Rihanna, the singer, philanthropist, makeup mogul, part-time actress and fashion designer has added one more feather to her very accomplished cap: fashion show producer.
The 31-year-old unveiled her latest line of lingerie at New York Fashion Week on September 10, and tonight, the Savage X Fenty show, which, judging by the trailer alone, looks to be a hot melange of singers, models, music, dancing and god knows what else, will be available to stream on Amazon Prime as a televised special event across 200 countries and territories. The lingerie is currently being sold on Amazon.
It’s being hailed as the new Victoria’s Secret, but VS, with its puritanical angel wings and galloping parade of Size 0, (almost uniformly) white supermodels, was never this diverse.
Rihanna may have plucked the usual players, Cara Delevigne, Joan Smalls, the sisters Hadid, to showcase her vibrant lingerie collection – which has been dubbed “Coachella for Underwear” - but she also featured Laverne Cox, curve models, Paloma Elsesser and Ashley Graham, Slick Woods, non-binary models, pregnant models and activist Lauren Wasser, a model who uses two gold prosthetic legs after having both amputated.
Performers Halsey, DJ Kaled, Migos, among other are also featured, singing, not at the models, the way they used to at the Victoria’s Secret shows, like some sort of musical cat caller, but beside them.
Also present: fat rolls, saggy boobs, uneven skin tones and a vibe that felt celebratory and authentic. The latter is probably the hardest to concoct at fashion shows, where any sort of deviation from the 5’9 skeletal norm can appear like a gimmick or stunt to attract publicity.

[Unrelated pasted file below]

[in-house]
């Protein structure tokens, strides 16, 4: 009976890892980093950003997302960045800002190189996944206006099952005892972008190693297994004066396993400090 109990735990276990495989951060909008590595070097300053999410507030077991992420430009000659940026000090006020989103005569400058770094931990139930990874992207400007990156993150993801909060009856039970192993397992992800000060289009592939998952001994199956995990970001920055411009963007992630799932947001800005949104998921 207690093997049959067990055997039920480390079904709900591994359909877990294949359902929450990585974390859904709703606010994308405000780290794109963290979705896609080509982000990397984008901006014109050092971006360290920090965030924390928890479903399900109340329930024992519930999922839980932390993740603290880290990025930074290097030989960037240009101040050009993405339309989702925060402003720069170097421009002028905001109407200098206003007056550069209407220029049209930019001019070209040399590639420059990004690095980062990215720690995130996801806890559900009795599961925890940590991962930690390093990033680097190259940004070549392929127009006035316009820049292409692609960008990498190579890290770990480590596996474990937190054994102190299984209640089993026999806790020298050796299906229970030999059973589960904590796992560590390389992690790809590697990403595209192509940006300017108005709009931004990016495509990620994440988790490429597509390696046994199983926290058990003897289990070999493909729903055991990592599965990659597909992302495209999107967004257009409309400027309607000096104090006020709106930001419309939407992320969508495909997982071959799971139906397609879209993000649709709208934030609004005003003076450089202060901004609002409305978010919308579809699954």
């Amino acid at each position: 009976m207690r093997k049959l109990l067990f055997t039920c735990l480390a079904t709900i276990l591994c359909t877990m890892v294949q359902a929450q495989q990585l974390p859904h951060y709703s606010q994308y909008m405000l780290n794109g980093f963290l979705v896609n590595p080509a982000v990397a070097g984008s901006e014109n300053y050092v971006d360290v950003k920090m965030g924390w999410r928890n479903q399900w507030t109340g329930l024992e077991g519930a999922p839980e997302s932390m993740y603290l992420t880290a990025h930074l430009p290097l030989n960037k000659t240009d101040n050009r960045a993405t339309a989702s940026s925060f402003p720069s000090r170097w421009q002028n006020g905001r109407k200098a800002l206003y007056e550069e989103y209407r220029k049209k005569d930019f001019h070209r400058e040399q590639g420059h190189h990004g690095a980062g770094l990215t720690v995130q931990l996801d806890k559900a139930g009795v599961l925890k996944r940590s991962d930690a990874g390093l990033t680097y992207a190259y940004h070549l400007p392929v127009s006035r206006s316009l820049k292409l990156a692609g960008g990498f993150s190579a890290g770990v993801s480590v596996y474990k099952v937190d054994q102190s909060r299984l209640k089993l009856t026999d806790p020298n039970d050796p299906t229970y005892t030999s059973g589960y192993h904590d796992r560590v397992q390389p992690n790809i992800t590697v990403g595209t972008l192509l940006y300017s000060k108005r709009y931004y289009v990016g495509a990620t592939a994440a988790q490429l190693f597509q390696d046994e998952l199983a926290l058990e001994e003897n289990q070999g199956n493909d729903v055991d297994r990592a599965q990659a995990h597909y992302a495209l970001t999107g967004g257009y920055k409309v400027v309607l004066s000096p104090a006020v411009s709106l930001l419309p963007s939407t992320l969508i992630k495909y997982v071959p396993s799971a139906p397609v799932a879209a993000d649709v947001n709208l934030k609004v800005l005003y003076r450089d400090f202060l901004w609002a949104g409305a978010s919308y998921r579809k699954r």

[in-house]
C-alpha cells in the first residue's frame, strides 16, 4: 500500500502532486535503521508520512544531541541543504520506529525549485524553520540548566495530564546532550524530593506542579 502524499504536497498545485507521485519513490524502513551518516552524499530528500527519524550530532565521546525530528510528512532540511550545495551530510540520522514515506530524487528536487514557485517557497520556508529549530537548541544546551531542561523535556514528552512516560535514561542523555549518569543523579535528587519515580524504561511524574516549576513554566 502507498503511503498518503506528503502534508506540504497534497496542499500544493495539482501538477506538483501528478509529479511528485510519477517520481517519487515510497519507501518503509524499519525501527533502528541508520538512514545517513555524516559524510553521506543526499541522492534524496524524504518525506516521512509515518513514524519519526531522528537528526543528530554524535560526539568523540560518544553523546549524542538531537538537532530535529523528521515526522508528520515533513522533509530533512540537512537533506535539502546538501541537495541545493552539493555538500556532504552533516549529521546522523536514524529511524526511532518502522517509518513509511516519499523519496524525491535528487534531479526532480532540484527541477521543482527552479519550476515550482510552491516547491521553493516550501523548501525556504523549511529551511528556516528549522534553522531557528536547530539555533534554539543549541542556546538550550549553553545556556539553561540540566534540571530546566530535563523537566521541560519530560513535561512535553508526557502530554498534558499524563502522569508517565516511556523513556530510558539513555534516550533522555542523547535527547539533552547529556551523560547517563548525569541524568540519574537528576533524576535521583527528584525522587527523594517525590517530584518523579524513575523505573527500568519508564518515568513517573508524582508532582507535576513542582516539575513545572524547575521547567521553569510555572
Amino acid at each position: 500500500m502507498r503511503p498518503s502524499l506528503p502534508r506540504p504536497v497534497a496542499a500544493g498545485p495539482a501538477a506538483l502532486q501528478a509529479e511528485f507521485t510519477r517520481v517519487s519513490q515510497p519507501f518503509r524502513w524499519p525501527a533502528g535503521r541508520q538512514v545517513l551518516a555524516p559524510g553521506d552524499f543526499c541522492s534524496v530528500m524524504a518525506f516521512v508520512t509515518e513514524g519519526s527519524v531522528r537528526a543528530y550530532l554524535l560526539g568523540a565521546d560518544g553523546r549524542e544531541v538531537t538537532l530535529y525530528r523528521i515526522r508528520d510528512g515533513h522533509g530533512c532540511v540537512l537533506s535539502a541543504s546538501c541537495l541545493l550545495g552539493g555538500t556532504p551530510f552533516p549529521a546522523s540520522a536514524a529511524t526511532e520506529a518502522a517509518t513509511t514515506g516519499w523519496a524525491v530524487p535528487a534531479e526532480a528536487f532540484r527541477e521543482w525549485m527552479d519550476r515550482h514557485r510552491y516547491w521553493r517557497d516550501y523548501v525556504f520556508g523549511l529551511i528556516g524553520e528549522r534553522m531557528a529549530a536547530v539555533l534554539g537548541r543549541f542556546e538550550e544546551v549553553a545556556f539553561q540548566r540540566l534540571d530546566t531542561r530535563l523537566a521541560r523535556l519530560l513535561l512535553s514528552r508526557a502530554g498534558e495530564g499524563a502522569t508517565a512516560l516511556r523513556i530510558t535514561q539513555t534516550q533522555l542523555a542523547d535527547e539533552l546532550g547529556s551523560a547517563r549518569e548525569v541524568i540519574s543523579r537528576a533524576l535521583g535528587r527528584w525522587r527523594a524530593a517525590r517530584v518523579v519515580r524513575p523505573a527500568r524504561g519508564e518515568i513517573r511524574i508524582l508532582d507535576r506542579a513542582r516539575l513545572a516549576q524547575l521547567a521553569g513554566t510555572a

But in Rihanna’s case, the absence of publicity stunts is surely down to one thing: the woman behind the brand is herself a person of colour; a self-professed proud immigrant who has enjoyed her body – and worldwide admiration - at every dress size.
Rihanna has experiential knowledge of her customer base, because she’s designing for herself. She doesn’t need to follow some outdated construction of what old men, raised on soft core images of hairless, white bodies and breast implants, think females should want to be.
Rihanna understands women, the people who are now buying the stuff, no longer have a desire to dress sexy for some man. As she has been quoted saying at this show and the one before it, “I buy lingerie for my own damn self.”
Rihanna understands women, the people who are now buying the stuff, no longer have a desire to dress sexy for some man.
This is a crucial fact that Victoria’s Secret appear blind to. While only the naïve would call the male gaze obsolete, it has nevertheless been dislodged as the defining viewpoint, or spire, to which every female consumer strives to cling to.
Victoria’s Secret, with its bright undies, and scanty bras, is, in all honesty, not that far removed from the Savage X Fenty aesthetic. They have similar price points and are aimed at the same demographic. The key difference is that Rihanna, now in partnership with LVMH, among the world’s the largest luxury goods conglomerate, has presented such lurid confections in a knowing, almost ironic way. Her designs have a raw, DIY edge, and perhaps that’s the point: these are the outfits you wear alone at home, checking yourself out in the wardrobe mirror.
Victoria’s Secret, stumbling as it is, behind the current mood of inclusivity, body positivity and empowerment has promised to return to a fully televised show next year. But with falling sales, a recently departed CEO and a now irreparably tarnished reputation, due in no small part to its associations with serial sex offender Jeffrey Epstein, should VS even consider returning to the televised catwalk? Maybe they won’t have to. Maybe they’ll take their combusted concoction of a mid-80s male gaze fantasy and call it a day. If they do plan on making a return they had better seek the advice of someone other than an old white man. Rihanna, who also happens to be the richest singer on Earth, is proof that if you want to stay successful as a lingerie brand, you need to have a woman with taste at the helm.
Natalie Reilly is a freelance writer. Follow her on Twitter at @thatnatreilly.